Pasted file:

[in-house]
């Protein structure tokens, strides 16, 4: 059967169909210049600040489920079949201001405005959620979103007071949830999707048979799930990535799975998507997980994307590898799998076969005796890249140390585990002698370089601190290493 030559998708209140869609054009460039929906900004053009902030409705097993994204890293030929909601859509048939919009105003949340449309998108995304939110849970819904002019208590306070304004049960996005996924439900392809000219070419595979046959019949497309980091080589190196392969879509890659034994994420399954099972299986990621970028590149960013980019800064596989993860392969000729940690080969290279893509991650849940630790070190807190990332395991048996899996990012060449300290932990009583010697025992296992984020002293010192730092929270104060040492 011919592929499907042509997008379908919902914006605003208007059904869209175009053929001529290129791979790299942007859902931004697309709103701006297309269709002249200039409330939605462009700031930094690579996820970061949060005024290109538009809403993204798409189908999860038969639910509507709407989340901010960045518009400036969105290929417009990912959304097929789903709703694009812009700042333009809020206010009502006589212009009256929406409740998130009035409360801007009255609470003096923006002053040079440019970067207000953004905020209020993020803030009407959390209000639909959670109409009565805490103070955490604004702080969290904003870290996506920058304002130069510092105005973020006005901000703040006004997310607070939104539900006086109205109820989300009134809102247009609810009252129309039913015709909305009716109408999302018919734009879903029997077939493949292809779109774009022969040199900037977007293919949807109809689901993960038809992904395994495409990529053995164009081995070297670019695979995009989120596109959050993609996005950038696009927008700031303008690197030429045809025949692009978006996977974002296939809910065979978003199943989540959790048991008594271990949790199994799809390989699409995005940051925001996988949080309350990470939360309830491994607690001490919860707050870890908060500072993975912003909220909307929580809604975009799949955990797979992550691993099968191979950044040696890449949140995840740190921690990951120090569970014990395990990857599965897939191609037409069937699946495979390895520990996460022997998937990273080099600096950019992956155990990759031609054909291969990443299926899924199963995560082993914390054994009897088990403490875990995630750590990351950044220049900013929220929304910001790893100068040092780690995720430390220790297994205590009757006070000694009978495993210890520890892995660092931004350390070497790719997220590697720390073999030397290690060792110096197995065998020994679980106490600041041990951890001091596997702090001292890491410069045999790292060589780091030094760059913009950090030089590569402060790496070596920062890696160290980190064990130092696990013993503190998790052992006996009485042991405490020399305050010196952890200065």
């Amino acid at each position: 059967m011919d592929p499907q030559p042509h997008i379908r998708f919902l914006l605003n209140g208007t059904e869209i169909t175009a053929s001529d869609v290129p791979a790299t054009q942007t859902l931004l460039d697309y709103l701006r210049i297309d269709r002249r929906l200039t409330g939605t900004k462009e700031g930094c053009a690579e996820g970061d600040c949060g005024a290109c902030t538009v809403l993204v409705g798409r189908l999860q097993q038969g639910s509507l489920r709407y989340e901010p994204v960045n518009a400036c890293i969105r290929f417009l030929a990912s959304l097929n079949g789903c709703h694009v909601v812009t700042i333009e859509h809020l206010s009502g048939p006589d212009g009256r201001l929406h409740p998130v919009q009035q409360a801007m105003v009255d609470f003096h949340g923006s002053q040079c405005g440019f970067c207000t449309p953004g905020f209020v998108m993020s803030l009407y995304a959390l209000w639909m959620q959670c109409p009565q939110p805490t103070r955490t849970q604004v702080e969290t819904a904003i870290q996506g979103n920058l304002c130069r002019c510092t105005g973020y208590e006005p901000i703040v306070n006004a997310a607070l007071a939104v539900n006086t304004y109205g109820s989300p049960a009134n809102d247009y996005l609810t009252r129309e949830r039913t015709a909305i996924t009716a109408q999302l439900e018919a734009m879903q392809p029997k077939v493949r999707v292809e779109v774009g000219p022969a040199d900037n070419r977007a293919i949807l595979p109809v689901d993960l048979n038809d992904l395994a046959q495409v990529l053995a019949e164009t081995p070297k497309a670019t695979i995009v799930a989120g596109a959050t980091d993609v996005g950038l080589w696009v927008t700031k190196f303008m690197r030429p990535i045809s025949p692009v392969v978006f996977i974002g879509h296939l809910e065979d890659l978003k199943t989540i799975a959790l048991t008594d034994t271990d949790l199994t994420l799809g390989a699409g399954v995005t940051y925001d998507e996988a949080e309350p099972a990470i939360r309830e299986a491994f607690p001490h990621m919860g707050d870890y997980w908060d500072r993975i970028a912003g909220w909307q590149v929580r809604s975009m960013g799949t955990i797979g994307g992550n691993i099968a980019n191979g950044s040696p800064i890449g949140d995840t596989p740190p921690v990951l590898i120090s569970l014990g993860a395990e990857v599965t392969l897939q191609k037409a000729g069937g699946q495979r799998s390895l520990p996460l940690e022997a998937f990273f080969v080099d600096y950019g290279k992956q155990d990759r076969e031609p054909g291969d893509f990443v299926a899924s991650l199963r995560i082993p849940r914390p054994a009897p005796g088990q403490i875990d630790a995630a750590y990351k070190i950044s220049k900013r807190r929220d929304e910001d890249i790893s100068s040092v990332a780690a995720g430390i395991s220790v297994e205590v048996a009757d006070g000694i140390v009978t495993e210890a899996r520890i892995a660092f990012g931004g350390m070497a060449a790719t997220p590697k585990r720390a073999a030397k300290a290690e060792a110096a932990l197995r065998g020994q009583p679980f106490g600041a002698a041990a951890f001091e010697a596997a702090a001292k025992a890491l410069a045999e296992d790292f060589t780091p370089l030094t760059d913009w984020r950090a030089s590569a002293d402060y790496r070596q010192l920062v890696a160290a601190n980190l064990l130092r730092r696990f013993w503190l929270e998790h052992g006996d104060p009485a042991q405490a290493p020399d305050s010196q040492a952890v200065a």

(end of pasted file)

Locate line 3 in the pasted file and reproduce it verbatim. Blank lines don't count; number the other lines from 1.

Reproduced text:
């Amino acid at each position: 059967m011919d592929p499907q030559p042509h997008i379908r998708f919902l914006l605003n209140g208007t059904e869209i169909t175009a053929s001529d869609v290129p791979a790299t054009q942007t859902l931004l460039d697309y709103l701006r210049i297309d269709r002249r929906l200039t409330g939605t900004k462009e700031g930094c053009a690579e996820g970061d600040c949060g005024a290109c902030t538009v809403l993204v409705g798409r189908l999860q097993q038969g639910s509507l489920r709407y989340e901010p994204v960045n518009a400036c890293i969105r290929f417009l030929a990912s959304l097929n079949g789903c709703h694009v909601v812009t700042i333009e859509h809020l206010s009502g048939p006589d212009g009256r201001l929406h409740p998130v919009q009035q409360a801007m105003v009255d609470f003096h949340g923006s002053q040079c405005g440019f970067c207000t449309p953004g905020f209020v998108m993020s803030l009407y995304a959390l209000w639909m959620q959670c109409p009565q939110p805490t103070r955490t849970q604004v702080e969290t819904a904003i870290q996506g979103n920058l304002c130069r002019c510092t105005g973020y208590e006005p901000i703040v306070n006004a997310a607070l007071a939104v539900n006086t304004y109205g109820s989300p049960a009134n809102d247009y996005l609810t009252r129309e949830r039913t015709a909305i996924t009716a109408q999302l439900e018919a734009m879903q392809p029997k077939v493949r999707v292809e779109v774009g000219p022969a040199d900037n070419r977007a293919i949807l595979p109809v689901d993960l048979n038809d992904l395994a046959q495409v990529l053995a019949e164009t081995p070297k497309a670019t695979i995009v799930a989120g596109a959050t980091d993609v996005g950038l080589w696009v927008t700031k190196f303008m690197r030429p990535i045809s025949p692009v392969v978006f996977i974002g879509h296939l809910e065979d890659l978003k199943t989540i799975a959790l048991t008594d034994t271990d949790l199994t994420l799809g390989a699409g399954v995005t940051y925001d998507e996988a949080e309350p099972a990470i939360r309830e299986a491994f607690p001490h990621m919860g707050d870890y997980w908060d500072r993975i970028a912003g909220w909307q590149v929580r809604s975009m960013g799949t955990i797979g994307g992550n691993i099968a980019n191979g950044s040696p800064i890449g949140d995840t596989p740190p921690v990951l590898i120090s569970l014990g993860a395990e990857v599965t392969l897939q191609k037409a000729g069937g699946q495979r799998s390895l520990p996460l940690e022997a998937f990273f080969v080099d600096y950019g290279k992956q155990d990759r076969e031609p054909g291969d893509f990443v299926a899924s991650l199963r995560i082993p849940r914390p054994a009897p005796g088990q403490i875990d630790a995630a750590y990351k070190i950044s220049k900013r807190r929220d929304e910001d890249i790893s100068s040092v990332a780690a995720g430390i395991s220790v297994e205590v048996a009757d006070g000694i140390v009978t495993e210890a899996r520890i892995a660092f990012g931004g350390m070497a060449a790719t997220p590697k585990r720390a073999a030397k300290a290690e060792a110096a932990l197995r065998g020994q009583p679980f106490g600041a002698a041990a951890f001091e010697a596997a702090a001292k025992a890491l410069a045999e296992d790292f060589t780091p370089l030094t760059d913009w984020r950090a030089s590569a002293d402060y790496r070596q010192l920062v890696a160290a601190n980190l064990l130092r730092r696990f013993w503190l929270e998790h052992g006996d104060p009485a042991q405490a290493p020399d305050s010196q040492a952890v200065a």